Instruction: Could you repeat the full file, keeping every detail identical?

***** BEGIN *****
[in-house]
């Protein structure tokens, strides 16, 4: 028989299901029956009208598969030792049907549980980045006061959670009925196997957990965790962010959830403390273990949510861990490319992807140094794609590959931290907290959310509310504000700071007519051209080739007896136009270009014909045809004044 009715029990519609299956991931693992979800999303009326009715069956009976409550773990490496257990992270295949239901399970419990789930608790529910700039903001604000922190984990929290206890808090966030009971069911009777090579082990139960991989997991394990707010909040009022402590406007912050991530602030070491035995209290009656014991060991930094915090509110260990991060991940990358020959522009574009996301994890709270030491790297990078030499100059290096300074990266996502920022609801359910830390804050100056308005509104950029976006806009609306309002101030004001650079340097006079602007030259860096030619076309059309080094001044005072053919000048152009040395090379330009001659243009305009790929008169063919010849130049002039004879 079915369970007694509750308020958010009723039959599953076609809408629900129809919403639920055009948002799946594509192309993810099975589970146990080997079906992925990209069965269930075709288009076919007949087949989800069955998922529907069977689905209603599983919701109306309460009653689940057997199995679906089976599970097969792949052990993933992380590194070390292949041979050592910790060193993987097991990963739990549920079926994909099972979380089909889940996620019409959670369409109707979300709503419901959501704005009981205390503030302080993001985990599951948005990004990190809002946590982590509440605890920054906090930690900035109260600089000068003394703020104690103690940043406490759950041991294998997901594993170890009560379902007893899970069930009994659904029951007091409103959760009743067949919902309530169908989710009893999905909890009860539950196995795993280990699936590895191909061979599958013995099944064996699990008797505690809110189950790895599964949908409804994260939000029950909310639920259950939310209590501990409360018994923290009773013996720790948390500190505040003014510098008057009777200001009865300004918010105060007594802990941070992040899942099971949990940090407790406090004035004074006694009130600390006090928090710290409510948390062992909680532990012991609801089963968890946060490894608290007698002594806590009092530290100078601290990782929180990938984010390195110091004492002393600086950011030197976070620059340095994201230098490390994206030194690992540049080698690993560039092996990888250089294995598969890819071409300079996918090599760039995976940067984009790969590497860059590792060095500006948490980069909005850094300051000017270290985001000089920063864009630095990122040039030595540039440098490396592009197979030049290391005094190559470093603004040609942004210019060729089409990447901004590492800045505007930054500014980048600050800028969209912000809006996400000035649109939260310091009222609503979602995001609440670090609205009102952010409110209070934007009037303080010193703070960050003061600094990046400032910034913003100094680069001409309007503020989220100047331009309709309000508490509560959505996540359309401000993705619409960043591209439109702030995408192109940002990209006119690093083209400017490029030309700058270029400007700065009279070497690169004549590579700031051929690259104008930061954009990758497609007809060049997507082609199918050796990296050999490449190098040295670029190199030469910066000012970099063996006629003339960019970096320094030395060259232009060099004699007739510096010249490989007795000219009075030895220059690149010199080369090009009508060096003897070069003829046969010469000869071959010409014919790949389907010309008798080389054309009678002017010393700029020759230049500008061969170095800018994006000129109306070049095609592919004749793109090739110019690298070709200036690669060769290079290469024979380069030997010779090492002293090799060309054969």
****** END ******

[in-house]
């Protein structure tokens, strides 16, 4: 028989299901029956009208598969030792049907549980980045006061959670009925196997957990965790962010959830403390273990949510861990490319992807140094794609590959931290907290959310509310504000700071007519051209080739007896136009270009014909045809004044 009715029990519609299956991931693992979800999303009326009715069956009976409550773990490496257990992270295949239901399970419990789930608790529910700039903001604000922190984990929290206890808090966030009971069911009777090579082990139960991989997991394990707010909040009022402590406007912050991530602030070491035995209290009656014991060991930094915090509110260990991060991940990358020959522009574009996301994890709270030491790297990078030499100059290096300074990266996502920022609801359910830390804050100056308005509104950029976006806009609306309002101030004001650079340097006079602007030259860096030619076309059309080094001044005072053919000048152009040395090379330009001659243009305009790929008169063919010849130049002039004879 079915369970007694509750308020958010009723039959599953076609809408629900129809919403639920055009948002799946594509192309993810099975589970146990080997079906992925990209069965269930075709288009076919007949087949989800069955998922529907069977689905209603599983919701109306309460009653689940057997199995679906089976599970097969792949052990993933992380590194070390292949041979050592910790060193993987097991990963739990549920079926994909099972979380089909889940996620019409959670369409109707979300709503419901959501704005009981205390503030302080993001985990599951948005990004990190809002946590982590509440605890920054906090930690900035109260600089000068003394703020104690103690940043406490759950041991294998997901594993170890009560379902007893899970069930009994659904029951007091409103959760009743067949919902309530169908989710009893999905909890009860539950196995795993280990699936590895191909061979599958013995099944064996699990008797505690809110189950790895599964949908409804994260939000029950909310639920259950939310209590501990409360018994923290009773013996720790948390500190505040003014510098008057009777200001009865300004918010105060007594802990941070992040899942099971949990940090407790406090004035004074006694009130600390006090928090710290409510948390062992909680532990012991609801089963968890946060490894608290007698002594806590009092530290100078601290990782929180990938984010390195110091004492002393600086950011030197976070620059340095994201230098490390994206030194690992540049080698690993560039092996990888250089294995598969890819071409300079996918090599760039995976940067984009790969590497860059590792060095500006948490980069909005850094300051000017270290985001000089920063864009630095990122040039030595540039440098490396592009197979030049290391005094190559470093603004040609942004210019060729089409990447901004590492800045505007930054500014980048600050800028969209912000809006996400000035649109939260310091009222609503979602995001609440670090609205009102952010409110209070934007009037303080010193703070960050003061600094990046400032910034913003100094680069001409309007503020989220100047331009309709309000508490509560959505996540359309401000993705619409960043591209439109702030995408192109940002990209006119690093083209400017490029030309700058270029400007700065009279070497690169004549590579700031051929690259104008930061954009990758497609007809060049997507082609199918050796990296050999490449190098040295670029190199030469910066000012970099063996006629003339960019970096320094030395060259232009060099004699007739510096010249490989007795000219009075030895220059690149010199080369090009009508060096003897070069003829046969010469000869071959010409014919790949389907010309008798080389054309009678002017010393700029020759230049500008061969170095800018994006000129109306070049095609592919004749793109090739110019690298070709200036690669060769290079290469024979380069030997010779090492002293090799060309054969």